Should not the Scriptures . . . be accompanied with notes and comments? So far as commentators enable us to understand what we read, we may be grateful for their aid. But we are not to look for improvements on a revelation from heaven. The volume of immutable truth is not to be wrought into a more perfect form by metaphysical refinement. It will not be in a higher degree, the wisdom of God, and power of God to salvation, when translated into the technical language of modern theological systems.3
The message was clear. The Bible was not meant to be interpreted. The Bible’s salvific message was self-evident in the words of the inspired text.4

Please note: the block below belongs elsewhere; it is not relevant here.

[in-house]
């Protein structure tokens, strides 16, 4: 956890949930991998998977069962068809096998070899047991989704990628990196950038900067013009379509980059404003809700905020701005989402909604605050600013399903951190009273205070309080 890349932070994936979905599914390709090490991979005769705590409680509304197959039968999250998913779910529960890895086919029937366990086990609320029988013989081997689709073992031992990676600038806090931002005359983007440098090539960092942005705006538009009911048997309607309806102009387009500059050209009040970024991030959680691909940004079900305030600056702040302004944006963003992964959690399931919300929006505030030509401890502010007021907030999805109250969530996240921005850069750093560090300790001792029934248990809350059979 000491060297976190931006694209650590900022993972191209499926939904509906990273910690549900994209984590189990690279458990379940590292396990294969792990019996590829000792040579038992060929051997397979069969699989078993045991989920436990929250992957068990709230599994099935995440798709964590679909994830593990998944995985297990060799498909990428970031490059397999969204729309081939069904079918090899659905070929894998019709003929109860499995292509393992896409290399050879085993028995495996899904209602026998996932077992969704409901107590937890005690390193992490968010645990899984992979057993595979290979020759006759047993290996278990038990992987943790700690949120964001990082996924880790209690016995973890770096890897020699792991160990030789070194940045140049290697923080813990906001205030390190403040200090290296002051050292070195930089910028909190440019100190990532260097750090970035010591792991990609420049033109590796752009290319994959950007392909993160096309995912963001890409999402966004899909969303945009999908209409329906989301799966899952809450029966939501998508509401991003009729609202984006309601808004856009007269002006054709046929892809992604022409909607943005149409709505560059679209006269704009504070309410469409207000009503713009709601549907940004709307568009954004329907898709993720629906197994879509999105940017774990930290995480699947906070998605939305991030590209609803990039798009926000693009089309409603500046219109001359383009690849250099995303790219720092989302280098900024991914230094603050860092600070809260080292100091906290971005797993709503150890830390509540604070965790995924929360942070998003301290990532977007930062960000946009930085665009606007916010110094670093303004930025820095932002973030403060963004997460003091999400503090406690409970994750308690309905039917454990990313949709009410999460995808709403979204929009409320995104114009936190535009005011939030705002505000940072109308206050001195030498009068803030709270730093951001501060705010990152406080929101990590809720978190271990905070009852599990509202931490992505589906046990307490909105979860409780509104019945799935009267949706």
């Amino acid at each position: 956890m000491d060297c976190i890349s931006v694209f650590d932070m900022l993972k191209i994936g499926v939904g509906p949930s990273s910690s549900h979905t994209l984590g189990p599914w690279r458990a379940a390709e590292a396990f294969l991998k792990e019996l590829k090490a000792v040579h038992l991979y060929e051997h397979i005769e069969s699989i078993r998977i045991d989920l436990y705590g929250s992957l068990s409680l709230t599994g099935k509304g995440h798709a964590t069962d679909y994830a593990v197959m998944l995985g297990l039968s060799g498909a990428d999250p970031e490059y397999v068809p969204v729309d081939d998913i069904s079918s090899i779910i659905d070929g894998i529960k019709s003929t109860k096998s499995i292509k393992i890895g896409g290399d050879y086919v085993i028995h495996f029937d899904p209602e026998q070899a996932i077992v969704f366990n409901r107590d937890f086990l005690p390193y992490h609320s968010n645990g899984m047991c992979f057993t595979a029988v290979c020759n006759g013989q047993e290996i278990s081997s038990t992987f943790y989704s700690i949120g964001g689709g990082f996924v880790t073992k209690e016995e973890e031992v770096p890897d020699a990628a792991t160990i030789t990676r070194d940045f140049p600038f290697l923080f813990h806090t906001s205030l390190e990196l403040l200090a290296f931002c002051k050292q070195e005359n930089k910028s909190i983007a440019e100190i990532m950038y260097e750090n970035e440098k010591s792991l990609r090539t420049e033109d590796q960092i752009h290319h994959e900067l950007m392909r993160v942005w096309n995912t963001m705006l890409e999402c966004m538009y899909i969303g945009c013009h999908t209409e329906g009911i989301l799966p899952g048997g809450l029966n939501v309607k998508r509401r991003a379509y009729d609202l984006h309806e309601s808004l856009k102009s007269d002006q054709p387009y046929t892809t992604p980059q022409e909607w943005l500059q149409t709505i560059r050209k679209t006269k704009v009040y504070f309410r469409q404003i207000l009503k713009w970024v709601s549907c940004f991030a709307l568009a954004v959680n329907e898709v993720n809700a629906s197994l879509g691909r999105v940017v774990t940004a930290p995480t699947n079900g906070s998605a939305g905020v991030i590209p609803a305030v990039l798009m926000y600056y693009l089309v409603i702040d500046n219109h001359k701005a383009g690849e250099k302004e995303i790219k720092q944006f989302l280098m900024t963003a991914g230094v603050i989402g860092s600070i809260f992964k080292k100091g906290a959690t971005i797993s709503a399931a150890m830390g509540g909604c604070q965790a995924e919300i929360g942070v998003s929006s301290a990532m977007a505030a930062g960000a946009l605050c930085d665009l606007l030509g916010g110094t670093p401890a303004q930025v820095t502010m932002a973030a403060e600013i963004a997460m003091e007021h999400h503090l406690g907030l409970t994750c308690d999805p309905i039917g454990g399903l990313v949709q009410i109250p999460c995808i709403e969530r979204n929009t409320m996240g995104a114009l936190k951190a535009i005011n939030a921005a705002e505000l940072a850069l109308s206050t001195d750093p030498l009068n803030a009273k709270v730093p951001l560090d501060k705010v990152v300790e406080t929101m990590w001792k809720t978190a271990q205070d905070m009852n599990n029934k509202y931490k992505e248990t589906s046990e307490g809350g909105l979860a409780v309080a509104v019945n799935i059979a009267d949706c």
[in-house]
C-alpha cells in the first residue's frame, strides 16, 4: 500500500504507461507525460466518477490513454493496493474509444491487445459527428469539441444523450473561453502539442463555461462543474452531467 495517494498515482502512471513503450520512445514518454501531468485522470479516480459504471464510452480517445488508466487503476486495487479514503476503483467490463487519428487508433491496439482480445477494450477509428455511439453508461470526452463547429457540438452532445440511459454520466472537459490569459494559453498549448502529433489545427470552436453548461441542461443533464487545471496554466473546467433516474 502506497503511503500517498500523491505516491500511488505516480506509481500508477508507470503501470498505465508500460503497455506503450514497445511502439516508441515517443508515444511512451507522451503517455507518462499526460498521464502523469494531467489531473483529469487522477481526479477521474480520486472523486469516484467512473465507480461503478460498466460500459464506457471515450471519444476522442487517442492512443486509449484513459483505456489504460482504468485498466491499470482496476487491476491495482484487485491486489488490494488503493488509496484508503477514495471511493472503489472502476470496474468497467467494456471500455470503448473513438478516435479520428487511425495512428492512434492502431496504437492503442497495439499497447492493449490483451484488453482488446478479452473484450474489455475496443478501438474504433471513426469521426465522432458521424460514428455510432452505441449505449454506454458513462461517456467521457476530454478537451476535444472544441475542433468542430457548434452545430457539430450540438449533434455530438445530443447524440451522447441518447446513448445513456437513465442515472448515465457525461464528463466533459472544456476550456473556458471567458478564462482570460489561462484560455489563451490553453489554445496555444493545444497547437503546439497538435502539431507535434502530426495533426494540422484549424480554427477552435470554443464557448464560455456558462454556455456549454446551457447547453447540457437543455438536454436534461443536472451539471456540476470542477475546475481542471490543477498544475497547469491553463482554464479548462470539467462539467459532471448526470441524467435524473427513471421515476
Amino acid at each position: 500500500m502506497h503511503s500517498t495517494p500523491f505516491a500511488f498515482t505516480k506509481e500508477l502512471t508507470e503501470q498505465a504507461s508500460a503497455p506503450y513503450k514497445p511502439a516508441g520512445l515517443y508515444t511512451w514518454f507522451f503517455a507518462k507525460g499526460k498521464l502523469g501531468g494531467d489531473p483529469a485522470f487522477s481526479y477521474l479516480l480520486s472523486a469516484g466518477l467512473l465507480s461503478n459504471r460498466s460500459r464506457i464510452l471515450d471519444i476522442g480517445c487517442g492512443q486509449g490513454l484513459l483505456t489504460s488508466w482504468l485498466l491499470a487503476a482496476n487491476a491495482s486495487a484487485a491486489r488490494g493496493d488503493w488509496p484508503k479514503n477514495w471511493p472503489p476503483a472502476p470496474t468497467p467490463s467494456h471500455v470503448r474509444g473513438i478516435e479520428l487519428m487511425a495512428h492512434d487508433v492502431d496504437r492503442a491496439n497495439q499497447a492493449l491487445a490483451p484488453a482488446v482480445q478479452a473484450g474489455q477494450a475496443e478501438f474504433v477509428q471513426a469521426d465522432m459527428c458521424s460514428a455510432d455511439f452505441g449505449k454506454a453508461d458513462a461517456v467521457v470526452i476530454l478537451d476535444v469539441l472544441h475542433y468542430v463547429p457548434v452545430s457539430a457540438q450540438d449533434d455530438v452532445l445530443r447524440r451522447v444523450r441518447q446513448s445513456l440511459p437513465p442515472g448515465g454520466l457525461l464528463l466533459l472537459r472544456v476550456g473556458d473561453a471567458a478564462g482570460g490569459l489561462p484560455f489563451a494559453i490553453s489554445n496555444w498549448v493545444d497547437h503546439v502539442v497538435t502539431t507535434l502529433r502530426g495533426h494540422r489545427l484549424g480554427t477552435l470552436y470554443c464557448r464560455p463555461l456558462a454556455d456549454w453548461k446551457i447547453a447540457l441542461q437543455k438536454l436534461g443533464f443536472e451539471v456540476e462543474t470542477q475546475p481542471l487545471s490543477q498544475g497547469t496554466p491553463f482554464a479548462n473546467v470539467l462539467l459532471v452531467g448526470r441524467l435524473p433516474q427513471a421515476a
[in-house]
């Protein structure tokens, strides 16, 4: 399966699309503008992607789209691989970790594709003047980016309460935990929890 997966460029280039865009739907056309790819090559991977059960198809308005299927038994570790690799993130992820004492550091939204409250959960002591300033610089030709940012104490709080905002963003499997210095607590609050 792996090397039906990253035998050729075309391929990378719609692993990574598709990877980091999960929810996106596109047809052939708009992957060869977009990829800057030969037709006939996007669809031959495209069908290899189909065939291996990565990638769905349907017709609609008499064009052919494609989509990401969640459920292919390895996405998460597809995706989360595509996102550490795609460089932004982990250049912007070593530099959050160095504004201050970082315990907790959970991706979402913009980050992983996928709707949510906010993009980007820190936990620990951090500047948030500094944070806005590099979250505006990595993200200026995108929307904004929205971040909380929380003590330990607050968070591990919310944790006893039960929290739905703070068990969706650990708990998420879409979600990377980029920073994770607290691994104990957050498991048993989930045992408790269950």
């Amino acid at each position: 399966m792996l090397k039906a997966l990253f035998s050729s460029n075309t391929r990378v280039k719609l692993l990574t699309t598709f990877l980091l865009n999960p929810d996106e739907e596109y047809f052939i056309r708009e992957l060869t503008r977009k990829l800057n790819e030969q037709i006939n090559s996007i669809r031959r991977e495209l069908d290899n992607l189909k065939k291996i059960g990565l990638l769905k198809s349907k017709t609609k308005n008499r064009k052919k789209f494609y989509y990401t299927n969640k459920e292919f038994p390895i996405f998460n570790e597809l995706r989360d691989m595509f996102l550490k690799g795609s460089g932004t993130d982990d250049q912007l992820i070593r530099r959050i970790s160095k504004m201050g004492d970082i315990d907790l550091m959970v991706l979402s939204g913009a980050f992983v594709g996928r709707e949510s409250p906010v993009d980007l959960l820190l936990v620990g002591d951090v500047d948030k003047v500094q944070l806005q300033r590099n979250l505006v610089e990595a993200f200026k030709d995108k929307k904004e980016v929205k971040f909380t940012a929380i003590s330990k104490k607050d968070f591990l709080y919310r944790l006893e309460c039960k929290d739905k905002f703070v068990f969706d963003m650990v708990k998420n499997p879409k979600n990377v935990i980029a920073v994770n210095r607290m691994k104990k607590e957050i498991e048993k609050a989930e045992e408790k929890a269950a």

ABS publications were fond of using the phrase “the Bible doing its work” to describe the effects the book had on sinners and potential converts. For example, as he prepared to send his son off to college a Christian father worried that the young scholar would lose his faith during the course of the experience. So he purchased “an elegant copy” of the Bible and, without his son’s knowledge, placed it at the bottom of his trunk. Shortly after the son’s arrival at college the father’s worst fears were realized. “The restraints of a pious education were soon broken off,” and the young man “proceeded from speculation to doubts, and from doubts to denial of the reality of religion.” One day, while “rummaging through his trunk,” he found the “sacred deposit” that his father had placed there. In a spirit of indignation, the young man decided that he would use the Bible to clean his razor after his daily shave. Each day he used the blade to tear a leaf or two out of the “Holy Book” until half of the volume was destroyed. (p.64) But one morning, as he “was committing this outrage” to the text, several verses met his eye and struck him “like a barbed arrow to his heart.” These verses were like a “sermon” to him, awakening him to the wrath of God and leading him to “the foot of the cross.” There was no need to provide rational answers to the young man’s skepticism—the “Sacred Volume” had “done its work.” It had led him “to repose on the mercy of God, which is sufficient for the chief of sinners.”5